And it's a popular product: Look at how many people fly. If people didn't like the product, they wouldn't buy it. So whenever someone says "Ah! They're taking away their civil liberties!" ... Well, yes, but that's no worse than you forcing your own beliefs on them that they shouldn't be able to buy free prostate exams.

At the end of the day, you can only be responsible for your own behavior: These people aren't being forced to board a plane at gunpoint. They wllingly accept what the TSA is doing, regardless of whether or not it is necessary.

If you want the situation to change: Don't fly. Let the airplanes rust in their hangars. Let the corporations go bankrupt one by one. The TSA is only allowed to live by the patronage of the passengers. No passengers = No TSA.

Re:Leave the TSA alone! (1, Redundant)

girlintraining (1395911) | about 2 years ago | (#39529769)

P.S. Yes, I used 'prostate exam' and 'sit comfortably' in the same sentence. The irony is not lost on me.

Re:Leave the TSA alone! (0)

Skapare (16644) | about 2 years ago | (#39529801)

In the beginning, there was nothing. Then it exploded.

I like your signature. But ... you do have it backwards.

Re:Leave the TSA alone! (2, Interesting)

Anonymous Coward | about 2 years ago | (#39530219)

--- Hasn't flown since 9/11 - never intend to again. I also never intend to go to Disney as long as they use fingerprint scanners at the entrances.

Re:Leave the TSA alone! (5, Insightful)

icebraining (1313345) | about 2 years ago | (#39529797)

Of course, that assumes the TSA will remain restricted to airplanes...

Too Late... well, maybe. (4, Insightful)

dfenstrate (202098) | about 2 years ago | (#39530309)

Of course, that assumes the TSA will remain restricted to airplanes...

I present to you the TSA VIPR [wikipedia.org] program.

Note how it consists of some Mall Ninja acronym/name, like the murderous "Fast and the Furious" program put on by the justice department and ATF clowns.

The reason I suggest it might not be too late is because they pissed off Amtrak by molesting train passengers (leaving the train, no less), and were banned from Amtrak property for a while (still?).

So, at least a government-sponsored entity is willing to tell these jack-booted thugs to go pound sand.

Re:Too Late... well, maybe. (4, Informative)

sunwukong (412560) | about 2 years ago | (#39530463)

China, which has a far superior train system, has airport like security at its stations.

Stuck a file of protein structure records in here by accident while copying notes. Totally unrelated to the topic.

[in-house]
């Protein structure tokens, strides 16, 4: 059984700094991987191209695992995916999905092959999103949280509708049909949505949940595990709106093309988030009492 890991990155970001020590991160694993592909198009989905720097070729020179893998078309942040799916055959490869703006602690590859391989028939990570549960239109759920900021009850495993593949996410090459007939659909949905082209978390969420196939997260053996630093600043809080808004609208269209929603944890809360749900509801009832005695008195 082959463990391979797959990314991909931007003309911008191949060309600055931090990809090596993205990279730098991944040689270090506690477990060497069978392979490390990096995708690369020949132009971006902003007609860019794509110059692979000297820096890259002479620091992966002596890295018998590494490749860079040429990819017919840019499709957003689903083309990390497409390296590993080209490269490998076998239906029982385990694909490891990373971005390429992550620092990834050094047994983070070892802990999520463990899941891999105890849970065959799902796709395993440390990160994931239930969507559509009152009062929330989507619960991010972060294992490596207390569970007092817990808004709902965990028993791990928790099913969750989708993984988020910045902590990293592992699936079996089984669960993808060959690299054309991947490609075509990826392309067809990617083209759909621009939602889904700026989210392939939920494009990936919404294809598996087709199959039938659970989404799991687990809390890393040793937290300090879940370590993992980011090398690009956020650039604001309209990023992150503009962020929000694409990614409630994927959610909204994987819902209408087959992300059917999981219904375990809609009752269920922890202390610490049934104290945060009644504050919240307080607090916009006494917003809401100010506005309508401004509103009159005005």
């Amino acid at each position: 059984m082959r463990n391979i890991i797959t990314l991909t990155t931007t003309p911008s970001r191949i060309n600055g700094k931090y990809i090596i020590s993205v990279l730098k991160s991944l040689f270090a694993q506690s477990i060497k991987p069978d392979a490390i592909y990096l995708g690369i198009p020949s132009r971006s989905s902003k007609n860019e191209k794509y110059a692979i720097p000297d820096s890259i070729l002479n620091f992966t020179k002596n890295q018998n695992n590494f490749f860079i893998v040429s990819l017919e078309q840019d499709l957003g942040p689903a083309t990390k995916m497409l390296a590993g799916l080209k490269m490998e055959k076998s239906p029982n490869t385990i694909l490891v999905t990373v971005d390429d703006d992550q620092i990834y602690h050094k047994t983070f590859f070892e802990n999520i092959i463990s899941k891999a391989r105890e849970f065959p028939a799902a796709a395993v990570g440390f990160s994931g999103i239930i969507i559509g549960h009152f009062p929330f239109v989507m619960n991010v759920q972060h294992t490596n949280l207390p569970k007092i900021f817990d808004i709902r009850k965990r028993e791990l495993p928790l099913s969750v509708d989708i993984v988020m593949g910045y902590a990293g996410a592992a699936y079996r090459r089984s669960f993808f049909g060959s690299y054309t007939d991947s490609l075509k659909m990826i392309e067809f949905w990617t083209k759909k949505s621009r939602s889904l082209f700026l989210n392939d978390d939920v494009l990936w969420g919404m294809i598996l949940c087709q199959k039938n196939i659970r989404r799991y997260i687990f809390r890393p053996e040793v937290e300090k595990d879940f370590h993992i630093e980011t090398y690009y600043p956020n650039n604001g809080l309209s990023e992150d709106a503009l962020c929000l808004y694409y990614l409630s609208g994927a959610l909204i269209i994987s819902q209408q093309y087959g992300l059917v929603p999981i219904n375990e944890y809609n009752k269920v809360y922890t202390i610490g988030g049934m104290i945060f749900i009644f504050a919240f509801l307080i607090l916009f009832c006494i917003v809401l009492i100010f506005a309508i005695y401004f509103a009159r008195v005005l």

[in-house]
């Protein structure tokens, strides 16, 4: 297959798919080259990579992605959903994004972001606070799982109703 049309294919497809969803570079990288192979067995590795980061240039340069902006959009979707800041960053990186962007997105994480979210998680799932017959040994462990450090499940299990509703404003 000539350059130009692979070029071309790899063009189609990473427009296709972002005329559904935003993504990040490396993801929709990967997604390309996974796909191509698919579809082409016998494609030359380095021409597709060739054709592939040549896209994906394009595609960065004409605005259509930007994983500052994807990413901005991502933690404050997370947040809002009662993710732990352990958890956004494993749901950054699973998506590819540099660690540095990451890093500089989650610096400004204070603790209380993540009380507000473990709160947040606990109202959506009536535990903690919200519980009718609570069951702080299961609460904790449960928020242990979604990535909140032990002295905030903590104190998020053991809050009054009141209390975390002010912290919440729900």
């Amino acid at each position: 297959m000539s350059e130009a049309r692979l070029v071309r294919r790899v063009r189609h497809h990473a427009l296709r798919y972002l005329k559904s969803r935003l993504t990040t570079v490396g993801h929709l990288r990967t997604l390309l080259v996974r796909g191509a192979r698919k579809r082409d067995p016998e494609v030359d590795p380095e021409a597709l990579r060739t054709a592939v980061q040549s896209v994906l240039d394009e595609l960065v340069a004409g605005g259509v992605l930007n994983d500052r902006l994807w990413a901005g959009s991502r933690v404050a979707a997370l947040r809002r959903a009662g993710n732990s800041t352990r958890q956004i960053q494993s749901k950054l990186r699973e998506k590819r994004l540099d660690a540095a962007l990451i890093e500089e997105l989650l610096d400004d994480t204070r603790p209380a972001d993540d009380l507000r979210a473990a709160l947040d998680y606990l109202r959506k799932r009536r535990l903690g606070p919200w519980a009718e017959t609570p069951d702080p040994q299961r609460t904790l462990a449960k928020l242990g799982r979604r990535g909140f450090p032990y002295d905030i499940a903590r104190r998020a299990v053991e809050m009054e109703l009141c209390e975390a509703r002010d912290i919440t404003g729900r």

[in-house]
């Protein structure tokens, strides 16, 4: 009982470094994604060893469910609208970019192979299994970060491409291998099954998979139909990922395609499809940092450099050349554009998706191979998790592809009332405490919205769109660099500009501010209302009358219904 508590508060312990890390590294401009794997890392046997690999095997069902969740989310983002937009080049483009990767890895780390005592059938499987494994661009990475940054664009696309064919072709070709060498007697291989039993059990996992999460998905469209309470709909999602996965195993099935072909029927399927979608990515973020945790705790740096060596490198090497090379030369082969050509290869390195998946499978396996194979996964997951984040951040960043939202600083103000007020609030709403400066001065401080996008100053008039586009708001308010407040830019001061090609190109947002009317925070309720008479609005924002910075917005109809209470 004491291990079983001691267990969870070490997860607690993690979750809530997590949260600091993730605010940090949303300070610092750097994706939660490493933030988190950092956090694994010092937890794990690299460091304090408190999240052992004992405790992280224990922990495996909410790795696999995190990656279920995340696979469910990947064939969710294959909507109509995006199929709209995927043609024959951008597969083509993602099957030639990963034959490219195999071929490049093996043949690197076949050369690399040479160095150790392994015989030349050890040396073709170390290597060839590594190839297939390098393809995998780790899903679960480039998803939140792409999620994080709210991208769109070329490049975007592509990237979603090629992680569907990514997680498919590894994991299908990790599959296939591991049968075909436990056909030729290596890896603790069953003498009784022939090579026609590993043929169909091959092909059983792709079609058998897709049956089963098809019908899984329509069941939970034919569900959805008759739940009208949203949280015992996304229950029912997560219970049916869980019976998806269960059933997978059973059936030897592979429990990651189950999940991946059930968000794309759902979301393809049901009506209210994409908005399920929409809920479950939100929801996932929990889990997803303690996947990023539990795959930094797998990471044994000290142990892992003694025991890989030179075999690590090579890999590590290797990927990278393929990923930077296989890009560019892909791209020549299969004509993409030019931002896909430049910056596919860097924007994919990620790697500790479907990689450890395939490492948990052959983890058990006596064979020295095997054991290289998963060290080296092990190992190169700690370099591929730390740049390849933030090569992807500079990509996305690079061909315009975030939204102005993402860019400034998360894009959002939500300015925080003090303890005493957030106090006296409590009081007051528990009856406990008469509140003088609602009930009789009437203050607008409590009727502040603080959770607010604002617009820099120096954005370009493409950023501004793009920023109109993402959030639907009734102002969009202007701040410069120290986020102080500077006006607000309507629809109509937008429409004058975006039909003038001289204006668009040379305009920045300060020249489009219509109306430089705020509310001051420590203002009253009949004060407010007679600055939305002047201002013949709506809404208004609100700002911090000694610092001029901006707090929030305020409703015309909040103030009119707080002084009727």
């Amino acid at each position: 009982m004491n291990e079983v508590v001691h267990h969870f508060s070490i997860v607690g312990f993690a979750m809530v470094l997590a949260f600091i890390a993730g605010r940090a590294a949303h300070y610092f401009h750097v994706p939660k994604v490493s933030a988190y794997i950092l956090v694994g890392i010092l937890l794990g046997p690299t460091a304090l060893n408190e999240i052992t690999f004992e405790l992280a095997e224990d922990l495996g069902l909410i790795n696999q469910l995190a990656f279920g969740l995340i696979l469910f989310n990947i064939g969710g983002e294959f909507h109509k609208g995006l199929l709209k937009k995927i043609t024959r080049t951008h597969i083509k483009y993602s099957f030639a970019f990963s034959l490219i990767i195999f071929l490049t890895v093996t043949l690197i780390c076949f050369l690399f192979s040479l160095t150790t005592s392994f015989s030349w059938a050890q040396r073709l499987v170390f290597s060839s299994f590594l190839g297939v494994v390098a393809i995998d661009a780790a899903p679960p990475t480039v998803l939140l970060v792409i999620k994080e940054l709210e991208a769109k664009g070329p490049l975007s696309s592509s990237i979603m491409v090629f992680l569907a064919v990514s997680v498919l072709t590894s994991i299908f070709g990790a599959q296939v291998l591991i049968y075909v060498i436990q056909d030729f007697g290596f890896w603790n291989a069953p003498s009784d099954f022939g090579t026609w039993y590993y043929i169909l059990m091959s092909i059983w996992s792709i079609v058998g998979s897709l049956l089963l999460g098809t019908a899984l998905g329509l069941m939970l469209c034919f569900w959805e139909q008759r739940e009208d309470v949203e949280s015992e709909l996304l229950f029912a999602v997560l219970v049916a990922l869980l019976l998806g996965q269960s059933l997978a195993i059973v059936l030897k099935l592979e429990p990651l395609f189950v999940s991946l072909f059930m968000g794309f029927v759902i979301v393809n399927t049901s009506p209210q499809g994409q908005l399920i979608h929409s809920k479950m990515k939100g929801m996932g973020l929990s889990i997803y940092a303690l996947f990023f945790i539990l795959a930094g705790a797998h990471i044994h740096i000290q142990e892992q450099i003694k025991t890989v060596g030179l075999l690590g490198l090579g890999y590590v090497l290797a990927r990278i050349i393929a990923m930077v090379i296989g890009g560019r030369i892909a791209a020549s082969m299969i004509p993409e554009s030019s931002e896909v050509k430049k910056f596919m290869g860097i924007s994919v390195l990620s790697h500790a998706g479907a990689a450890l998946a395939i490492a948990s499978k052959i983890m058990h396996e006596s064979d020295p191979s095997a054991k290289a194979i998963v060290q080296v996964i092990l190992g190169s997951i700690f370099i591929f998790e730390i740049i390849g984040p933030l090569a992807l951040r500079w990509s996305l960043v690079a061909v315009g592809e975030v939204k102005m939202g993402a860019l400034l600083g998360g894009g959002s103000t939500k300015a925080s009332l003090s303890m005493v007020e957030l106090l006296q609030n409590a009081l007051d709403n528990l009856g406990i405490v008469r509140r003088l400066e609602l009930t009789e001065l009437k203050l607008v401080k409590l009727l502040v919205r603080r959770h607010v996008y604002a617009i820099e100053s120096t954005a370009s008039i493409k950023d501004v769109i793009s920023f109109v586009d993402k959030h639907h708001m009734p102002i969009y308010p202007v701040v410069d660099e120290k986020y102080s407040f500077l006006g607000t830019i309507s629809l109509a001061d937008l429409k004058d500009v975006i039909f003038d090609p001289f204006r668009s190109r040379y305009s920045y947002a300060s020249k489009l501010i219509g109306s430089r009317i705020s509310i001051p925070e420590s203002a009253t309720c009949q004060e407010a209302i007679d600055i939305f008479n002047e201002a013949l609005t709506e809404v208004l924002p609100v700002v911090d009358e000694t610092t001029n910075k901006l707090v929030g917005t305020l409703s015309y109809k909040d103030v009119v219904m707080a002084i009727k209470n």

For some reason, though, I've found the Chinese security even at airports to be much more reasonable and even helpful compared to the NA variety, e.g.

guard: What's in your pocket?
Me: My hat.
guard (double take): But what's THAT?
Me: A banana.
guard: (laughs and waves me through)

Mind you, it's funnier in Mandarin.

Re:Too Late... well, maybe. (0)

0111 1110 (518466) | more than 2 years ago | (#39530697)

China, which has a far superior train system, has airport like security at its stations.

When did this start? I took a few Chinese trains about 12 years ago and there wasn't any security at all.

Re:Too Late... well, maybe. (1)

Anonymous Coward | more than 2 years ago | (#39531051)

And I flew on an airplane 12 years ago and there was only token security. One would assume the answer to your question is-- Some time in the last twelve years.

Re:Too Late... well, maybe. (0)

Anonymous Coward | more than 2 years ago | (#39531299)

For some reason, though, I've found the Chinese security even at airports to be much more reasonable

Chinese Security is far less invasive. I was flying from Beijing to DC last summer and I was TOLD to keep on my belt, sunglasses (which had metal frames), ring, watch, shoes, etc. When the metal detector went off, security simply scanned me with one of the metal detector wands and I was all clear.

Re:Leave the TSA alone! (5, Insightful)

Anonymous Coward | about 2 years ago | (#39529815)

"Willingly" is a pretty tough argument to make.

If I have to fly to a wedding or for business, I have no choice. Many destinations are reachable by air only, or would involve something like a 48 hour round trip drive.

Re:Leave the TSA alone! (1)

element-o.p. (939033) | about 2 years ago | (#39530137)

"Willingly" is a pretty tough argument to make.

If I have to fly to a wedding or for business, I have no choice. Many destinations are reachable by air only, or would involve something like a 48 hour round trip drive.

Pfff...only 48 hours? It would take me at least twice that just to reach Seattle. Anything south or east of there is even more time. Not that I'm bitter about it or anything...

Re:Leave the TSA alone! (5, Interesting)

0111 1110 (518466) | more than 2 years ago | (#39530773)

Would you rather drive for 48 hours or be raped? I prefer to only have my knob polished by attractive females, and I prefer not to have my anus or ass crack or even my scalp explored by curious, impatient, eager fingers. I honestly don't understand people who are willing to be sexually violated in order to avoid losing a few hundred dollars or being seriously inconvenienced.

It brings to mind that joke about Winston Churchill and a socialite:

"Madam, would you sleep with me for five million pounds?"
"My goodness, Mr. Churchill... Well, I suppose I would."
"Would you sleep with me for five pounds?"
"Mr. Churchill, what kind of woman do you think I am?!"
"Madam, we've already established that. Now we are just haggling about the price."

Re:Leave the TSA alone! (3, Funny)

pla (258480) | more than 2 years ago | (#39530911)

I prefer not to have my anus or ass crack or even my scalp explored by curious, impatient, eager fingers. I honestly don't understand people who are willing to be sexually violated in order to avoid losing a few hundred dollars or being seriously inconvenienced.

You apparently misunderstand the situation...

You have paid for that "agent" to fondle you. Enjoy it. And try to moan loudly, it makes them feel like they've done a good job.

Re:Leave the TSA alone! (-1)

Anonymous Coward | about 2 years ago | (#39529863)